RANCHO MIRAGE, Calif. — President Obama announced during a meeting here Friday night with King Abdullah II of Jordan that he would seek to renew a five-year aid package to help Jordan bear the burden of the more than 600,000 Syrian refugees who have fled the civil war there.
Mr. Obama, amid broader discussions with King Abdullah about the stalemate in Syria, also announced that the United States would guarantee $1 billion in loans to help keep Jordan’s wavering economy afloat.
The president briefly outlined that aid package as he spoke to reporters at Sunnylands, the Southern California estate where Mr. Obama met with the king for 2 hours and 15 minutes over what the White House called a working dinner.
Calling the Jordanians “very generous,” Mr. Obama said, “It’s very important for us to make sure that we’re supportive of the kingdom in accommodating all these refugees.”
Mr. Obama’s discussions with the Jordanian king are part of an intensive diplomatic outreach to the Middle East over the next month, as the United States conducts risky negotiations with Iran over its nuclear program, gropes for a political solution to the fighting in Syria, and tries to nudge the Israelis and the Palestinians toward a peace agreement.
Prime Minister Benjamin Netanyahu of Israel will make a trip the White House on March 3, and Mr. Obama is scheduled to meet with King Abdullah of Saudi Arabia and, possibly, other Persian Gulf leaders during a visit there.
In their talks Friday, the president and Jordan’s King Abdullah discussed a vast range of regional issues, including the Middle East peace process, administration officials said. But the dominant issue was Syria, whose civil war has placed heavy burdens on its neighbor.
Syrians are only the latest group to seek the relative stability provided by Jordan, which has also taken in large numbers of people fleeing fighting in Iraq and Sudan in recent years. The United States aid package, which expires in September, has been valued at $660 million a year.
Jordan’s economic problems have been made worse by militants’ attacks on a natural gas pipeline from Egypt, which has been in upheaval since the Arab Spring uprising in 2011.
It is not the first time that Mr. Obama has used Sunnylands — a 200-acre estate built by Walter H. Annenberg, the publisher, philanthropist and ambassador who died in 2002 — as a diplomatic backdrop.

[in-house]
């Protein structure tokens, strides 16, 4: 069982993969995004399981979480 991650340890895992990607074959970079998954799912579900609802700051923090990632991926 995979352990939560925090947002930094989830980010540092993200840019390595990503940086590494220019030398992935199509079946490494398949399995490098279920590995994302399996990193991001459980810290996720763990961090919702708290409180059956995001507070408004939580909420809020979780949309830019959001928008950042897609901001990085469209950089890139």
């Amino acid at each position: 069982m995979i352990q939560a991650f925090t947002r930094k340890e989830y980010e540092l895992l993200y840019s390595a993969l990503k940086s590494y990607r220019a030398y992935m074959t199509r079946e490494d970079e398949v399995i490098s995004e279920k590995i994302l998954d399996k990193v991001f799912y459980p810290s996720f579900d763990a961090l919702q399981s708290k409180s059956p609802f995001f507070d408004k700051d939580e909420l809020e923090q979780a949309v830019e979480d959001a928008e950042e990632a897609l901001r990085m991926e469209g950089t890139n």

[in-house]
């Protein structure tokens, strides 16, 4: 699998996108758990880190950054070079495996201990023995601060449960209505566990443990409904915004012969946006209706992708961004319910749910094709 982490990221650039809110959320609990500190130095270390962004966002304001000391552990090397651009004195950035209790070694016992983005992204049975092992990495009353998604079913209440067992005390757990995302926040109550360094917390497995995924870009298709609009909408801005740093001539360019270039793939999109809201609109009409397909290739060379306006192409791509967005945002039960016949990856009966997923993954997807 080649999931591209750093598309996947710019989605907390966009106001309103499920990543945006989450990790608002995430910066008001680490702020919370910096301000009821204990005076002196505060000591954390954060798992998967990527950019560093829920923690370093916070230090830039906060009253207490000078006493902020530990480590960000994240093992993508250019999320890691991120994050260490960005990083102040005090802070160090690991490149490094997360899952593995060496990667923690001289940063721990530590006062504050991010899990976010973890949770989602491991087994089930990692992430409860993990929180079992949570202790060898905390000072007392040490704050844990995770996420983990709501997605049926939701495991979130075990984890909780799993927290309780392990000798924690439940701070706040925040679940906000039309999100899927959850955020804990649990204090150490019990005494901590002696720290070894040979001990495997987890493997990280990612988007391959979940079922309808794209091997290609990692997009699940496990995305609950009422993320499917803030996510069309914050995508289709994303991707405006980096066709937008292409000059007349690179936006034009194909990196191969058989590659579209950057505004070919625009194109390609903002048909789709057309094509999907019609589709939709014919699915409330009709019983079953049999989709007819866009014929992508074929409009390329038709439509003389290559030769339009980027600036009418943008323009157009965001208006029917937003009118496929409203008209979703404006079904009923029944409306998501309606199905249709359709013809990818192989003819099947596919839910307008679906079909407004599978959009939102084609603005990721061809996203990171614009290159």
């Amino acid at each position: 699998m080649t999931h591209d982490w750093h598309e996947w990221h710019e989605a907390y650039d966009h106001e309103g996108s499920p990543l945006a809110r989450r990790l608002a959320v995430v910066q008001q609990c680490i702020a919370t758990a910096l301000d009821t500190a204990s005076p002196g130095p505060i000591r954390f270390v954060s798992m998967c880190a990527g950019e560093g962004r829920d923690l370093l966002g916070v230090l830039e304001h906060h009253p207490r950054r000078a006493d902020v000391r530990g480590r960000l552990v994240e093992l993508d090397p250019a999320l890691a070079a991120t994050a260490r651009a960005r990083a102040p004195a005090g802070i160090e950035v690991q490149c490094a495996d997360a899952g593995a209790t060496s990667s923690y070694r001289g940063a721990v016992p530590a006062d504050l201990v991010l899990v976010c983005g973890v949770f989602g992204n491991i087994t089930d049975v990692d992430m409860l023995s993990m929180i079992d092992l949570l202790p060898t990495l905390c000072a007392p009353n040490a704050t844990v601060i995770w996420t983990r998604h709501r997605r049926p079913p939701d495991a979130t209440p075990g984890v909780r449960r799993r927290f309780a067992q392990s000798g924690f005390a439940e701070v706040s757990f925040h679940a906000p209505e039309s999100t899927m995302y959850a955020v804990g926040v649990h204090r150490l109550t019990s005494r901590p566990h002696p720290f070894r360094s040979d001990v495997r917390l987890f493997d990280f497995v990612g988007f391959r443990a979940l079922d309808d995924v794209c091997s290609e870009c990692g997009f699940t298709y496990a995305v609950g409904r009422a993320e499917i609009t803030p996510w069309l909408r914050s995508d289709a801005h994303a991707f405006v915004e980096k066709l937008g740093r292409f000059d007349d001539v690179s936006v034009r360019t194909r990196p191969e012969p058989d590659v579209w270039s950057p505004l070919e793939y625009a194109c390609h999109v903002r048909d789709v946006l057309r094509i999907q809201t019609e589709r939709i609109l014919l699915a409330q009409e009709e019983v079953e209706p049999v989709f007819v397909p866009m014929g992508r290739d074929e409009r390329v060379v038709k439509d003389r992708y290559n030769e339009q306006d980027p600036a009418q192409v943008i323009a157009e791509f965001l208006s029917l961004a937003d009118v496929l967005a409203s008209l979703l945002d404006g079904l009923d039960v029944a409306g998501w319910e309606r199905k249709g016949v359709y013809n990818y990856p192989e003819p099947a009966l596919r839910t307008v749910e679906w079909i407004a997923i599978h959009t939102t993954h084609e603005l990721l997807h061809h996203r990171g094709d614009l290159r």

Last year, he hosted President Xi Jinping of China at Sunnylands for a two-day meeting that was noted for its unusual informality and was interpreted as a milestone in their nations’ often tense and generally stilted four-decade diplomatic history.
Sunnylands is “conducive to a conversation” between Mr. Obama and King Abdullah, “given all the issues they face and given their warm relationship,” said Eric Schultz, a White House spokesman.
Mr. Obama will be staying at the estate through Sunday — the canary-yellow master bedroom is equipped with speakers that pipe in the songs of the birds outdoors.
The president arrived at the Palm Springs International Airport about 7:30 p.m. Pacific Time on a day when the temperature hovered around 90 degrees.
Hours earlier, Mr. Obama delivered remarks in Fresno, Calif., more than 300 miles to the north, about the federal response to California’s severe drought. The water shortage has placed extra scrutiny on usage here in the Coachella Valley, where intensive irrigation has transformed the desert scrubland into lush lawns and golf courses.
Palm Springs residents use 736 gallons of water per day, among the highest usage rate in the state, according to a state database.
The president has no public events scheduled beyond the meeting with King Abdullah, and he is expected to spend much of the time golfing. (He does not have to go far for a quick fix: Sunnylands has a nine-hole course.)
King Abdullah arrived here on Thursday, and visited with Gov. Jerry Brown of California ahead of Mr. Obama’s arrival. “Meeting with the King of Jordan to discuss drought, the efficient use of water and renewable energy,” Mr. Brown said in a tweet that included a photo of the two on a sunny path, in unnecessary blazers.